It was evening in the bustling city of Beijing, China, where we were poised to meet the founder of luxury French skincare, Sylvie Chantecaille. Her namesake beauty brand Chantecaille, is not only a champion of premium natural skincare, but an advocate of wildlife conservation through its many philanthropic efforts.
Greeting journalists from Singapore, Sylvie, dressed in a tailored white tweed jacket and matching skirt, appeared weary from travel but with a brightness in her eyes, full of enthusiasm and curiosity. At 71, most people would’ve eased into a retirement pace, but Sylvie showed no signs of stopping. Perhaps the fact that Chantecaille is a fully family-owned business, with her daughters Olivia and Alex as the Creative Director and Vice President of Sales and Promotions; son Phillippe as the director of Media Productions and husband Olivier, the Chief Financial Officer – Sylvie and her family has to work extra hard to deliver cutting-edge skincare with sustainable ingredients, all without compromising on quality.
With over 40 years of experience in the beauty industry, Sylvie has worked for Estée Lauder Companies and was a key figure in the launch of the brand Prescriptives. Sylvie shares, “I was very interested in science when I was working for Prescriptives, it was a brand that was the most advanced scientifically, but there were a lot of reported allergies. When I started my own company, I told myself that I wanted to create a brand that is really good for women.”
Even though the concept of natural skincare is common these days, back when Chantecaille was first created, the idea was unheard of. They were the first to base all their products on botanicals, with rosewater as a key ingredient found in most of Chantecaille’s skincare products.
Focus On Products
Sylvie also had a “product first” approach when it comes to her brand. “I knew that when I started, I would put a lot of money in the products, and that was not always the practice for other brands within the industry,” shares Sylvie. “They would spend a lot of money on packaging or advertising but not on the product.” As formulating good products often take several iterations and can rake up research costs, the end product might take longer to materialise, but Sylvie is proud of every single product launch.
Heart Of Rose
At the heart of most formulations in Chantecaille lies rosewater, often used in place of regular water, creating an extraordinary base for the product as it is soothing and rich in antioxidants like vitamin C. Formulating products with cutting-edge technologies proved difficult at a time when there was little research on natural skincare, but Sylvie persisted and the fruits of her labour came through with products harnessing the powers of plant stem cells and other powerful botanicals.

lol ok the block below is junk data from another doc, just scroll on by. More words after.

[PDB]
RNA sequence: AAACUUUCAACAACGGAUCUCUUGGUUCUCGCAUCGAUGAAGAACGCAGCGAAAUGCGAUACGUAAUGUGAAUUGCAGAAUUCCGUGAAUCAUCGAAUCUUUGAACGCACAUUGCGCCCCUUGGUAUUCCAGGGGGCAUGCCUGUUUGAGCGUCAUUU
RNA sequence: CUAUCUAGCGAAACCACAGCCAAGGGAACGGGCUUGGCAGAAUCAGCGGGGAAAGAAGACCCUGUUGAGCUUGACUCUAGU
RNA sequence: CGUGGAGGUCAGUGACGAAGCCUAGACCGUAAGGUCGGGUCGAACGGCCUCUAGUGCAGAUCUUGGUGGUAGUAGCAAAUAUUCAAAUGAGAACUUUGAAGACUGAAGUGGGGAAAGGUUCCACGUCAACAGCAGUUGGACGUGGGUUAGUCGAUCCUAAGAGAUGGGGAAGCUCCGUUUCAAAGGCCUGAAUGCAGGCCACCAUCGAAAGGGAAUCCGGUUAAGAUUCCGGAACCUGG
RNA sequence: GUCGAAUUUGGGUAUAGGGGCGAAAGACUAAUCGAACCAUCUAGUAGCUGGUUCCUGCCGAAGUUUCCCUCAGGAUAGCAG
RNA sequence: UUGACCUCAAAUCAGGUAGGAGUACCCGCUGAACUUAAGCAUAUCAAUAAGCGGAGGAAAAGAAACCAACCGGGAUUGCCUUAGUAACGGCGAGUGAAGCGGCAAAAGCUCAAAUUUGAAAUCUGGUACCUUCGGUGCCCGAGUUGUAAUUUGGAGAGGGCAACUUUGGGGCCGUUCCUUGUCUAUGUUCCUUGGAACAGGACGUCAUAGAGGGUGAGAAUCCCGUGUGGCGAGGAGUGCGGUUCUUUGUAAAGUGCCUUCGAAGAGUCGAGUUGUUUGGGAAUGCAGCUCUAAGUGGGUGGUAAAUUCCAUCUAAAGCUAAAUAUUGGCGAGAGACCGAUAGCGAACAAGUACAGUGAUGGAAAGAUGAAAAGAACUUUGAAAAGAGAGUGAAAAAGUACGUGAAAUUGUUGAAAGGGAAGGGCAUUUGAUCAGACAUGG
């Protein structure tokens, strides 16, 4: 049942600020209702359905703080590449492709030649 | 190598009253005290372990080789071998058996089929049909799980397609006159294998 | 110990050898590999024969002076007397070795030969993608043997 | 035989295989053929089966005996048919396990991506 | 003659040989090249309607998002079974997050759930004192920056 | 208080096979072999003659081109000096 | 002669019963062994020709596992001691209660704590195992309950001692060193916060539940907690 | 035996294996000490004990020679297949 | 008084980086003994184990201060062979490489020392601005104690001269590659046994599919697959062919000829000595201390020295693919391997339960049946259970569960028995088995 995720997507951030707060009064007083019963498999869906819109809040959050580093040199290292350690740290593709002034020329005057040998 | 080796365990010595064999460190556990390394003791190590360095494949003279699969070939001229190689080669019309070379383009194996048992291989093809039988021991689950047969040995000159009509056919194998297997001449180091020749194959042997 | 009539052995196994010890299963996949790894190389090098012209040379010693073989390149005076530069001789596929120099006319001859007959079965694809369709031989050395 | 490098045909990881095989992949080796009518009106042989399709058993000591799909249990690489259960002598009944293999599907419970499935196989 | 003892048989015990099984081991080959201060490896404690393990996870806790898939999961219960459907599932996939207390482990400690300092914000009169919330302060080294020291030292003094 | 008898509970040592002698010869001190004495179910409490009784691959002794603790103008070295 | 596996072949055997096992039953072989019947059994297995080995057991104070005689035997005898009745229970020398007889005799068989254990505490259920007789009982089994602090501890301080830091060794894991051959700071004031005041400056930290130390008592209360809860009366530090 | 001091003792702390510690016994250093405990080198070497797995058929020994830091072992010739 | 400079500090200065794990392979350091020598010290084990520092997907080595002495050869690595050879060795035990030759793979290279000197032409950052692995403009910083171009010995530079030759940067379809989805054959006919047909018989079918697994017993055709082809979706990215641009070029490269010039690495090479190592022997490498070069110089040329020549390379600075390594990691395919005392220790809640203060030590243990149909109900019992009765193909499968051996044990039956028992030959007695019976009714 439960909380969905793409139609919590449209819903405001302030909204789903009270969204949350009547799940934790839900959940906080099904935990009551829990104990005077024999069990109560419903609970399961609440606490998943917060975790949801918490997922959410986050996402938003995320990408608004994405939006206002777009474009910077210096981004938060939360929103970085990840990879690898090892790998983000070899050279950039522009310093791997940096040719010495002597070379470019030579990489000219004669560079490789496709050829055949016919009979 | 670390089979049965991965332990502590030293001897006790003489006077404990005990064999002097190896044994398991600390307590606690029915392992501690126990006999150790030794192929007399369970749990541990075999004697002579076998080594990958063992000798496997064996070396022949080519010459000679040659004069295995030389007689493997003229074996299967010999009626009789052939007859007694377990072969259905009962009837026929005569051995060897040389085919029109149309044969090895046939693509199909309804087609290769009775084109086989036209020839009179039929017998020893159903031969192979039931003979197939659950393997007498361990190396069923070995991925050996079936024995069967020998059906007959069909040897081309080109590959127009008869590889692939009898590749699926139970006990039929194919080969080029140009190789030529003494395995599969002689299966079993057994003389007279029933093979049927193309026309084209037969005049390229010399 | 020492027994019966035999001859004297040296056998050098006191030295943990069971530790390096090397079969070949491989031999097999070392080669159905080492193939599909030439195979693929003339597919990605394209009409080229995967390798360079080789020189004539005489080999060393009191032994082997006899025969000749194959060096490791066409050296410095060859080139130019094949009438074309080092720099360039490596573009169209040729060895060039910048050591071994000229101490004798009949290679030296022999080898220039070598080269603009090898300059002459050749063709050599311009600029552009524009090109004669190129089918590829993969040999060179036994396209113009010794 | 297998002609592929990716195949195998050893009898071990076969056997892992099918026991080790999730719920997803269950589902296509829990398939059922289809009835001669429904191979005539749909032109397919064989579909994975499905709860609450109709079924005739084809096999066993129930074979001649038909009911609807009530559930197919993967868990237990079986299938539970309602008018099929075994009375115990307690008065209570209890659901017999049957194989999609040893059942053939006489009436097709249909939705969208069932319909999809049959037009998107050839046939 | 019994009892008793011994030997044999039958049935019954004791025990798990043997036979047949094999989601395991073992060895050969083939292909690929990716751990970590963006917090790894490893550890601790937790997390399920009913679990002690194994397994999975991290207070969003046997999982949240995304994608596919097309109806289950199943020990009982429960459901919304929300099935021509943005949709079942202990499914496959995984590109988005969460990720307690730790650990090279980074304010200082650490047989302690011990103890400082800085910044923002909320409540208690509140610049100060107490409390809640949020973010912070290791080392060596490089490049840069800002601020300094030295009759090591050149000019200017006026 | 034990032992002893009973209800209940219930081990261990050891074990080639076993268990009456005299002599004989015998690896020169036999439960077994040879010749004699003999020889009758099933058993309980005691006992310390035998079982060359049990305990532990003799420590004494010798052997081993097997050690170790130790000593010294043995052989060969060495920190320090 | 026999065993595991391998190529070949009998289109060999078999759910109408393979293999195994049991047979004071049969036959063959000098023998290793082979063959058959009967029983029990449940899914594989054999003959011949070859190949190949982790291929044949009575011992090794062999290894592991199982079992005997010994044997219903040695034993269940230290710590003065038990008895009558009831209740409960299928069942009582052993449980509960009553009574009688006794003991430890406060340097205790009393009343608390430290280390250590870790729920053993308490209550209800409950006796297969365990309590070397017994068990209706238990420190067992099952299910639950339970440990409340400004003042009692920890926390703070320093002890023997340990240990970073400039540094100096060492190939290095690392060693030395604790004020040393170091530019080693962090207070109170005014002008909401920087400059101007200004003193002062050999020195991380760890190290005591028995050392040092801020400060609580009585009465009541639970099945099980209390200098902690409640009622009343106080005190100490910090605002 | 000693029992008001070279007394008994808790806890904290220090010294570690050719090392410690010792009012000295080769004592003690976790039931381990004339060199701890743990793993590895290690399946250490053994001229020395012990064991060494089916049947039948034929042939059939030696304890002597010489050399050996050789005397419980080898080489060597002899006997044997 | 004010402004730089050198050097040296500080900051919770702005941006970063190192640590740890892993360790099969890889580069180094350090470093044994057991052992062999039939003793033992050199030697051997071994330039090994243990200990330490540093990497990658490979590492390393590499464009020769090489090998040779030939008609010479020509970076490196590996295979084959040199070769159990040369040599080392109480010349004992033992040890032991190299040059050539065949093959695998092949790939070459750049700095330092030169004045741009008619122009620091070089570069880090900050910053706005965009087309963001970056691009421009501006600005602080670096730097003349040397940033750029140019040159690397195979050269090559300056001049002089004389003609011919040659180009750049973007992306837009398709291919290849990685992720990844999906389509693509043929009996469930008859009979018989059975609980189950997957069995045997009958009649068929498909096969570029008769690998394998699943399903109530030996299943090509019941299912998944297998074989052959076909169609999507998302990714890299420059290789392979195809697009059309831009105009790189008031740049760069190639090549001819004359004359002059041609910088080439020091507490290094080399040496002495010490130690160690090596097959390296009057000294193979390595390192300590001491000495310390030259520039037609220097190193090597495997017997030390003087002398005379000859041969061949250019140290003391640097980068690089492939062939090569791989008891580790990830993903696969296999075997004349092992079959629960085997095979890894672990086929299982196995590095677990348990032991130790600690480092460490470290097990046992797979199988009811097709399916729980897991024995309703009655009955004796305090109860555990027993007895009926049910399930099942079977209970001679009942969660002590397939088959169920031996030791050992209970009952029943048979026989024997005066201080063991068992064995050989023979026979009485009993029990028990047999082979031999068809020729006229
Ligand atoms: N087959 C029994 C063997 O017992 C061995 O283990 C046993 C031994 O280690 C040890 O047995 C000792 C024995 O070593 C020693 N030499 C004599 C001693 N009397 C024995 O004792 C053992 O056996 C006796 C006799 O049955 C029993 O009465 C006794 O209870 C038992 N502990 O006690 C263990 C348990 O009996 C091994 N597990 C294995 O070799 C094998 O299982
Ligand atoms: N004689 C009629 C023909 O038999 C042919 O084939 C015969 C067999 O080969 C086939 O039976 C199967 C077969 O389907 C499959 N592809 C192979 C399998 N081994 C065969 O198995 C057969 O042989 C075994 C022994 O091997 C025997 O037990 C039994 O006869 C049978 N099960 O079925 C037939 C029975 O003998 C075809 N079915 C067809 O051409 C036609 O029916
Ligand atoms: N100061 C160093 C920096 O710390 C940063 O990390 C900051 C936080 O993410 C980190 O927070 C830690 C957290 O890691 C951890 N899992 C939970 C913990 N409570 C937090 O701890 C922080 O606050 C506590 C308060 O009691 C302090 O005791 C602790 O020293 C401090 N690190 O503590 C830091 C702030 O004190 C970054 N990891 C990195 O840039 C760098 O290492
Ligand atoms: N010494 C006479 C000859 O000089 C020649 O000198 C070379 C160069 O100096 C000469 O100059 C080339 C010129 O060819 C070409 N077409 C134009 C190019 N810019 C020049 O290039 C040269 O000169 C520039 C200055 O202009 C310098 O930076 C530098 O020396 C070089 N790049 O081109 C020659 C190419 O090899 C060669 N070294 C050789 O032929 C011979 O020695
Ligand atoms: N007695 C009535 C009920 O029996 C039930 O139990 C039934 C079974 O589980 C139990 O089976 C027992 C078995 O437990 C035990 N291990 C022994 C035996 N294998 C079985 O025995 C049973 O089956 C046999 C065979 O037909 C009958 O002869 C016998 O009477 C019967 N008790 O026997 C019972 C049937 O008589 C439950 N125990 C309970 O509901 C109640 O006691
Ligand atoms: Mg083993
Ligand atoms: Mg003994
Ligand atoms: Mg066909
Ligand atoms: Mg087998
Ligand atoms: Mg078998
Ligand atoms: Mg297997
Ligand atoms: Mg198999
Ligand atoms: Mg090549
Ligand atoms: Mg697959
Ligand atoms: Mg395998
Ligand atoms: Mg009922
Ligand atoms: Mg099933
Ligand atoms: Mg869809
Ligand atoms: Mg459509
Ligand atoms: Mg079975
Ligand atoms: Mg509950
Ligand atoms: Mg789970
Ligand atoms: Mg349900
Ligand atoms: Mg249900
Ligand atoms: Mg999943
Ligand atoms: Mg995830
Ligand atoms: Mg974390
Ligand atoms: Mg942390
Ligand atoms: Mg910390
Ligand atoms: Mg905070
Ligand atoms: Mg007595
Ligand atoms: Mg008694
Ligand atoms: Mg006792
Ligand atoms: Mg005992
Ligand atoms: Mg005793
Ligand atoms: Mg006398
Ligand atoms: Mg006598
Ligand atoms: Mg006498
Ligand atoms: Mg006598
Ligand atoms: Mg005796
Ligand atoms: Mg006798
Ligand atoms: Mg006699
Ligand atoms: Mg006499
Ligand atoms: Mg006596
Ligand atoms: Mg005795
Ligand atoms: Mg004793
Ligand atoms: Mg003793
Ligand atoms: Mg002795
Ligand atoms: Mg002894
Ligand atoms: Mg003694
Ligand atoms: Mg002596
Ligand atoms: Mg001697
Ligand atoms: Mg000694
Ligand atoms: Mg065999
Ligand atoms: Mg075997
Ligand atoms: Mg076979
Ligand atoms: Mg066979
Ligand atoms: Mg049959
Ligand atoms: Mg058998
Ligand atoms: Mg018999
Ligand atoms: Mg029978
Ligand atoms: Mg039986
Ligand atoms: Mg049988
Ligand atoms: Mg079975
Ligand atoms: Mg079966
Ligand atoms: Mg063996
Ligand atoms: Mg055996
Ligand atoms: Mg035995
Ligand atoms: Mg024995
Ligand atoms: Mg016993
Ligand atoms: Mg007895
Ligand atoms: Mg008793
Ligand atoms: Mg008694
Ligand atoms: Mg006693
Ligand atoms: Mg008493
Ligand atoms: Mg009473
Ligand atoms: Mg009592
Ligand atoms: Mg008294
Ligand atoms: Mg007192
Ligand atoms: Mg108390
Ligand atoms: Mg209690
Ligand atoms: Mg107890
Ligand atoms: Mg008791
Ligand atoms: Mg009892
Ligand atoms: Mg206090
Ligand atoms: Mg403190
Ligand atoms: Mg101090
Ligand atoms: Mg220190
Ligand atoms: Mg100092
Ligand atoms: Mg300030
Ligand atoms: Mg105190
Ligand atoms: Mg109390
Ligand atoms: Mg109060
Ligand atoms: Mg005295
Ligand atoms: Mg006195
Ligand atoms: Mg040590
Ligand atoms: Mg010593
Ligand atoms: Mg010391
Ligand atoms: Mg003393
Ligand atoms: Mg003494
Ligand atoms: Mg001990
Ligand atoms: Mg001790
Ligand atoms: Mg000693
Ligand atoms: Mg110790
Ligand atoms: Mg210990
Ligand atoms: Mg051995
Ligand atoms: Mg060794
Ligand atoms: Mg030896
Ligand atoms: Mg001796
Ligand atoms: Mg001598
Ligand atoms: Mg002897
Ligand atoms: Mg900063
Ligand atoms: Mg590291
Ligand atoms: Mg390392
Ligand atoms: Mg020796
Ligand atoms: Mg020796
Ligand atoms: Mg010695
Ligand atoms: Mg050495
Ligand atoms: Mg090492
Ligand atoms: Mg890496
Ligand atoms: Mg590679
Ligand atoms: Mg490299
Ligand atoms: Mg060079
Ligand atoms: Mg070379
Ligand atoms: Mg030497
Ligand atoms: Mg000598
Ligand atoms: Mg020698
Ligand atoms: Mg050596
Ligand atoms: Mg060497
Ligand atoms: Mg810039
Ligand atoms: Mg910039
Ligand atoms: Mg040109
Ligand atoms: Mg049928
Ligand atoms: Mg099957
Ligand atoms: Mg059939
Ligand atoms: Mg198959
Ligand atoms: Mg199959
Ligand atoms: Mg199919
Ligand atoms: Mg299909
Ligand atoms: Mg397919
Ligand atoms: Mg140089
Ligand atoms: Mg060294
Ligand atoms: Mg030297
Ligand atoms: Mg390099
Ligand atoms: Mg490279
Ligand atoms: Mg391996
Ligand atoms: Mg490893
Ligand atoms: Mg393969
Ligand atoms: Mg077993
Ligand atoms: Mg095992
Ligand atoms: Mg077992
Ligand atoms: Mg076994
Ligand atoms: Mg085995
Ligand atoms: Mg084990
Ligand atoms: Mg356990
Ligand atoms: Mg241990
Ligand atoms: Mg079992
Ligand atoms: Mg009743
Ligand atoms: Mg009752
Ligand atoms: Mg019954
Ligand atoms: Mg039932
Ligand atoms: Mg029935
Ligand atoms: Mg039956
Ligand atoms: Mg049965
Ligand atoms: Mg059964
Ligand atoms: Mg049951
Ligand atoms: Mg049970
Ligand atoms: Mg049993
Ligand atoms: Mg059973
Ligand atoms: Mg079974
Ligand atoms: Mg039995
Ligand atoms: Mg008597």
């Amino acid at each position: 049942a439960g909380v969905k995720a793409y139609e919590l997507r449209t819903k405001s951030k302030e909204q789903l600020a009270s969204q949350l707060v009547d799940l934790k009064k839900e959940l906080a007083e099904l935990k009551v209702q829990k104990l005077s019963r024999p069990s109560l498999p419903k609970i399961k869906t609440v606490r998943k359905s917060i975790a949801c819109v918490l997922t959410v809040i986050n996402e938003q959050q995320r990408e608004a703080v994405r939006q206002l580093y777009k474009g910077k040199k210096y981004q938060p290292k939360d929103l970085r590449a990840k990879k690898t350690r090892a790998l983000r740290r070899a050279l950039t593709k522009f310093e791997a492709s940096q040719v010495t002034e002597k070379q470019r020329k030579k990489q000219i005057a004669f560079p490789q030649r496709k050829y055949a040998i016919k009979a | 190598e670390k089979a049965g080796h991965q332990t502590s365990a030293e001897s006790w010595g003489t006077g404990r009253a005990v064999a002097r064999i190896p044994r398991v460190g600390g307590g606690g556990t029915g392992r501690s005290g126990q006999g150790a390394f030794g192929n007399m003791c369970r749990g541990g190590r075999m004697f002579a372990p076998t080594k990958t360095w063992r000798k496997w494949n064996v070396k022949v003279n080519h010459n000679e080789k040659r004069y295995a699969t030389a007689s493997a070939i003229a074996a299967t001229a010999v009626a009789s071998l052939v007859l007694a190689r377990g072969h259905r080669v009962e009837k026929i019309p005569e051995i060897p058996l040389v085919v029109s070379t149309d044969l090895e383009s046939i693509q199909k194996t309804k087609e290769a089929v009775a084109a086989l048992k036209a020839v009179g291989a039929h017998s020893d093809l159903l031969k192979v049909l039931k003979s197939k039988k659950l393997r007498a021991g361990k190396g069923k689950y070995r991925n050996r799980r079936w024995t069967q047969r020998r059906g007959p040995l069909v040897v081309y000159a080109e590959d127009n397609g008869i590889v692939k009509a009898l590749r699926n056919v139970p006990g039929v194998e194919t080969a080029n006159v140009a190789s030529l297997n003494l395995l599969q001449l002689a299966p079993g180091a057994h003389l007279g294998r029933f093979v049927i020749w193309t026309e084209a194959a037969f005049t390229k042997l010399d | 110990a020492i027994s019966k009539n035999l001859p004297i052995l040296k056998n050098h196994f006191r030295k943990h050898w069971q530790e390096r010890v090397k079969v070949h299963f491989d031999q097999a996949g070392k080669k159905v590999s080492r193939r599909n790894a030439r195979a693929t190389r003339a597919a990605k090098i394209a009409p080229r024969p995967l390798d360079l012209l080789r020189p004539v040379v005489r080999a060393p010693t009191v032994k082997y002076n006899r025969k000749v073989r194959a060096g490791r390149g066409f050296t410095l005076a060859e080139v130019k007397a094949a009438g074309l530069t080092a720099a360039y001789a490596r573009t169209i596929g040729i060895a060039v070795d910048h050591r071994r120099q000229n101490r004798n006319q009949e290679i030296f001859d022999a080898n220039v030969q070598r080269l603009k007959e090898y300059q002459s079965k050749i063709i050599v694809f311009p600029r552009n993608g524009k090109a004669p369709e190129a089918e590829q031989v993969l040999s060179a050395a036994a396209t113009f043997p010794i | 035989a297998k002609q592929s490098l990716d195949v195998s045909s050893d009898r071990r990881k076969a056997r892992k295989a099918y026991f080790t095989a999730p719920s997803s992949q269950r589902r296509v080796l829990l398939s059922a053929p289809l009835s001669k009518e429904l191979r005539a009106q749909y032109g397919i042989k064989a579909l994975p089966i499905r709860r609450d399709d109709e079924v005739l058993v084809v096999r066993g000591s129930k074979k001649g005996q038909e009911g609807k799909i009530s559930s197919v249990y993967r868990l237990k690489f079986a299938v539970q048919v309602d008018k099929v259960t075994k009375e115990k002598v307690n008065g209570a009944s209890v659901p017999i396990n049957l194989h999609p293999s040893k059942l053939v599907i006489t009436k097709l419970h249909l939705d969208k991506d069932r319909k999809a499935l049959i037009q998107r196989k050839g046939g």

Why Go Natural?
Skin is the largest organ of a human body, and naturally warrants the utmost care and attention. Commercial skincare products have been known to contain ingredients like phthalates, sulphates, detergents, mineral oil, petrolatum, palm oil, synthetic colours, synthetic fragrances and GMOs, which in recent researches have shown links to skin irritation and allergic reactions.
Commenting on why people should turn to natural skincare, Sylvie says, “They will see their skin changing, they will see that their skin is healthier and more radiant. I think everyone who has come to us have wondered why they haven’t started using natural skincare earlier.”
Since 2006, Chantecaille has launched several conservation efforts highlighting different wildlife and environmental causes.
The first of Sylvie’s “cause-metics”, The Monarch butterflies’ ecosystems along their migration routes have changed vastly due to deforestation, putting them on the endangered species list.
Fueled largely by Asia’s demand for shark’s fin soup, this incredible species sees a population decrease of 95 per cent in the last 40 years. Sharks play an important role in the marine ecosystems and would inevitably affect humans in the long run.
Elephants are Sylvie’s favourite animals and they’re known to be intelligent and social. The ivory trade puts them in danger, and the entire population of African elephants could be decimated by 2025 if left unchecked.
This collection pledges to plant trees in Kenya, under the Attenborough Foundation to combat the effects that global warming has on the melting polar ice caps.
TEXT: ARISSA HA / PHOTOS: CHANTECAILLE